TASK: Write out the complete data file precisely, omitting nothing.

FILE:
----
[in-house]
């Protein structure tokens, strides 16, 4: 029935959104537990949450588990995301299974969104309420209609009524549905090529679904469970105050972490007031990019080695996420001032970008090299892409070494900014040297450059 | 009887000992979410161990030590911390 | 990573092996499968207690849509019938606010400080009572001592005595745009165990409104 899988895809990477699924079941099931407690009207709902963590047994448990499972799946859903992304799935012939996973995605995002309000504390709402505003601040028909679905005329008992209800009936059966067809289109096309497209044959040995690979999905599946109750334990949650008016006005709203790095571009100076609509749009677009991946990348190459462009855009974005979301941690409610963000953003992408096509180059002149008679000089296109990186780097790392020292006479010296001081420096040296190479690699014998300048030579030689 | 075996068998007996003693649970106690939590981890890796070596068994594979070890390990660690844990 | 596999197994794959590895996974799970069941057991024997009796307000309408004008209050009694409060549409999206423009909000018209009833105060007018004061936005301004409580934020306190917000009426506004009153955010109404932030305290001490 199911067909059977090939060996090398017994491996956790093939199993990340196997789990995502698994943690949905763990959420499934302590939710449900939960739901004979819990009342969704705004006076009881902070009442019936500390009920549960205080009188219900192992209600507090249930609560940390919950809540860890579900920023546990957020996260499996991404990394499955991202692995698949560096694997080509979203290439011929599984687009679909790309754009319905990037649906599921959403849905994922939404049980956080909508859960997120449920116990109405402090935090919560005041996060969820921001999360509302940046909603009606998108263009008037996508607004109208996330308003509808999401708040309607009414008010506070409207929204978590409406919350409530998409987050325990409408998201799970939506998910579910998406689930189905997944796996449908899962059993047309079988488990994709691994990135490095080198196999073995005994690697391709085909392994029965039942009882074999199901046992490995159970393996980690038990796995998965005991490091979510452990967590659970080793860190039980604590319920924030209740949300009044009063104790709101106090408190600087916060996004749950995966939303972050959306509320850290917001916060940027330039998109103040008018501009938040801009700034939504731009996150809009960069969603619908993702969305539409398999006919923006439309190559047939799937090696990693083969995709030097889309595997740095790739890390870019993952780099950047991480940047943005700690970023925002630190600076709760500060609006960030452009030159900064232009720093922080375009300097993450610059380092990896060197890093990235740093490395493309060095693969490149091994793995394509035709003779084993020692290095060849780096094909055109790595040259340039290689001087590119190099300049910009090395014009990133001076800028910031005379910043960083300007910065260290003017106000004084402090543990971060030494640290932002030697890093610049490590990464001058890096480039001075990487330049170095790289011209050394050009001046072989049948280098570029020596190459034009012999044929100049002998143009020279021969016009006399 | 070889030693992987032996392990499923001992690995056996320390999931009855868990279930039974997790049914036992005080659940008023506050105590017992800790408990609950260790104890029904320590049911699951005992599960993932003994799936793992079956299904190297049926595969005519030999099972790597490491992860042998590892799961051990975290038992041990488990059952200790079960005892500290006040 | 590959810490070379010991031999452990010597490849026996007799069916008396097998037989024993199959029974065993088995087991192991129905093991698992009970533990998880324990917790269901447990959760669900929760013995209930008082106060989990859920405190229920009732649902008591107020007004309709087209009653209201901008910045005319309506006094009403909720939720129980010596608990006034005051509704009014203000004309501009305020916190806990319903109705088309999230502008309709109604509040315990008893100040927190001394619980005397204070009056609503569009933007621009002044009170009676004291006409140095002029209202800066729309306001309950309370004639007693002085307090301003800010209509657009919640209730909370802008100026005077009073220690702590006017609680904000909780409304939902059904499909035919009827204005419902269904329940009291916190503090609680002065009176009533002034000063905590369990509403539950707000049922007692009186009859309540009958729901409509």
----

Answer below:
[in-house]
């Protein structure tokens, strides 16, 4: 029935959104537990949450588990995301299974969104309420209609009524549905090529679904469970105050972490007031990019080695996420001032970008090299892409070494900014040297450059 | 009887000992979410161990030590911390 | 990573092996499968207690849509019938606010400080009572001592005595745009165990409104 899988895809990477699924079941099931407690009207709902963590047994448990499972799946859903992304799935012939996973995605995002309000504390709402505003601040028909679905005329008992209800009936059966067809289109096309497209044959040995690979999905599946109750334990949650008016006005709203790095571009100076609509749009677009991946990348190459462009855009974005979301941690409610963000953003992408096509180059002149008679000089296109990186780097790392020292006479010296001081420096040296190479690699014998300048030579030689 | 075996068998007996003693649970106690939590981890890796070596068994594979070890390990660690844990 | 596999197994794959590895996974799970069941057991024997009796307000309408004008209050009694409060549409999206423009909000018209009833105060007018004061936005301004409580934020306190917000009426506004009153955010109404932030305290001490 199911067909059977090939060996090398017994491996956790093939199993990340196997789990995502698994943690949905763990959420499934302590939710449900939960739901004979819990009342969704705004006076009881902070009442019936500390009920549960205080009188219900192992209600507090249930609560940390919950809540860890579900920023546990957020996260499996991404990394499955991202692995698949560096694997080509979203290439011929599984687009679909790309754009319905990037649906599921959403849905994922939404049980956080909508859960997120449920116990109405402090935090919560005041996060969820921001999360509302940046909603009606998108263009008037996508607004109208996330308003509808999401708040309607009414008010506070409207929204978590409406919350409530998409987050325990409408998201799970939506998910579910998406689930189905997944796996449908899962059993047309079988488990994709691994990135490095080198196999073995005994690697391709085909392994029965039942009882074999199901046992490995159970393996980690038990796995998965005991490091979510452990967590659970080793860190039980604590319920924030209740949300009044009063104790709101106090408190600087916060996004749950995966939303972050959306509320850290917001916060940027330039998109103040008018501009938040801009700034939504731009996150809009960069969603619908993702969305539409398999006919923006439309190559047939799937090696990693083969995709030097889309595997740095790739890390870019993952780099950047991480940047943005700690970023925002630190600076709760500060609006960030452009030159900064232009720093922080375009300097993450610059380092990896060197890093990235740093490395493309060095693969490149091994793995394509035709003779084993020692290095060849780096094909055109790595040259340039290689001087590119190099300049910009090395014009990133001076800028910031005379910043960083300007910065260290003017106000004084402090543990971060030494640290932002030697890093610049490590990464001058890096480039001075990487330049170095790289011209050394050009001046072989049948280098570029020596190459034009012999044929100049002998143009020279021969016009006399 | 070889030693992987032996392990499923001992690995056996320390999931009855868990279930039974997790049914036992005080659940008023506050105590017992800790408990609950260790104890029904320590049911699951005992599960993932003994799936793992079956299904190297049926595969005519030999099972790597490491992860042998590892799961051990975290038992041990488990059952200790079960005892500290006040 | 590959810490070379010991031999452990010597490849026996007799069916008396097998037989024993199959029974065993088995087991192991129905093991698992009970533990998880324990917790269901447990959760669900929760013995209930008082106060989990859920405190229920009732649902008591107020007004309709087209009653209201901008910045005319309506006094009403909720939720129980010596608990006034005051509704009014203000004309501009305020916190806990319903109705088309999230502008309709109604509040315990008893100040927190001394619980005397204070009056609503569009933007621009002044009170009676004291006409140095002029209202800066729309306001309950309370004639007693002085307090301003800010209509657009919640209730909370802008100026005077009073220690702590006017609680904000909780409304939902059904499909035919009827204005419902269904329940009291916190503090609680002065009176009533002034000063905590369990509403539950707000049922007692009186009859309540009958729901409509």